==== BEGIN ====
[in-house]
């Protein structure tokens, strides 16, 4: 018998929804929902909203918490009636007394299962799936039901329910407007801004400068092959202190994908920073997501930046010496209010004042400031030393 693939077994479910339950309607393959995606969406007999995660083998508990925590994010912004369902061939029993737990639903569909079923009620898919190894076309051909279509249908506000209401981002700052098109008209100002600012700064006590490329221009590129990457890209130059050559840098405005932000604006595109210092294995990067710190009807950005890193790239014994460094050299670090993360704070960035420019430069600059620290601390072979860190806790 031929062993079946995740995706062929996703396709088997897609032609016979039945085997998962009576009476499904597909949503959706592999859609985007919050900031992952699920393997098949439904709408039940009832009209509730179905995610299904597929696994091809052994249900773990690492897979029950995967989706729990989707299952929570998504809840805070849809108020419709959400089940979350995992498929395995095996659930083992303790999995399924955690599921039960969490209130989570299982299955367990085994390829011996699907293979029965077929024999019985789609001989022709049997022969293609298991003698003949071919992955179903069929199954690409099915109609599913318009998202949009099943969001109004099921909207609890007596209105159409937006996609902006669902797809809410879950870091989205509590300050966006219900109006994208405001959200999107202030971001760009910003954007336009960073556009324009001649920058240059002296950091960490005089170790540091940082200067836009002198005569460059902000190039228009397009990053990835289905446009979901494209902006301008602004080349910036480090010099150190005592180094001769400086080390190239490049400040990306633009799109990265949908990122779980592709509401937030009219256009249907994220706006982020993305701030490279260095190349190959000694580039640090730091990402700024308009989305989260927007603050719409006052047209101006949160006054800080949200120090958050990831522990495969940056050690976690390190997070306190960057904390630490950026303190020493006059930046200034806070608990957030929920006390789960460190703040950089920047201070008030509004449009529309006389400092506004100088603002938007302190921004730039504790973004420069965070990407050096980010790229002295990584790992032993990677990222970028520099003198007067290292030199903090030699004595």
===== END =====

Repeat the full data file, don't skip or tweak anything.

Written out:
[in-house]
């Protein structure tokens, strides 16, 4: 018998929804929902909203918490009636007394299962799936039901329910407007801004400068092959202190994908920073997501930046010496209010004042400031030393 693939077994479910339950309607393959995606969406007999995660083998508990925590994010912004369902061939029993737990639903569909079923009620898919190894076309051909279509249908506000209401981002700052098109008209100002600012700064006590490329221009590129990457890209130059050559840098405005932000604006595109210092294995990067710190009807950005890193790239014994460094050299670090993360704070960035420019430069600059620290601390072979860190806790 031929062993079946995740995706062929996703396709088997897609032609016979039945085997998962009576009476499904597909949503959706592999859609985007919050900031992952699920393997098949439904709408039940009832009209509730179905995610299904597929696994091809052994249900773990690492897979029950995967989706729990989707299952929570998504809840805070849809108020419709959400089940979350995992498929395995095996659930083992303790999995399924955690599921039960969490209130989570299982299955367990085994390829011996699907293979029965077929024999019985789609001989022709049997022969293609298991003698003949071919992955179903069929199954690409099915109609599913318009998202949009099943969001109004099921909207609890007596209105159409937006996609902006669902797809809410879950870091989205509590300050966006219900109006994208405001959200999107202030971001760009910003954007336009960073556009324009001649920058240059002296950091960490005089170790540091940082200067836009002198005569460059902000190039228009397009990053990835289905446009979901494209902006301008602004080349910036480090010099150190005592180094001769400086080390190239490049400040990306633009799109990265949908990122779980592709509401937030009219256009249907994220706006982020993305701030490279260095190349190959000694580039640090730091990402700024308009989305989260927007603050719409006052047209101006949160006054800080949200120090958050990831522990495969940056050690976690390190997070306190960057904390630490950026303190020493006059930046200034806070608990957030929920006390789960460190703040950089920047201070008030509004449009529309006389400092506004100088603002938007302190921004730039504790973004420069965070990407050096980010790229002295990584790992032993990677990222970028520099003198007067290292030199903090030699004595």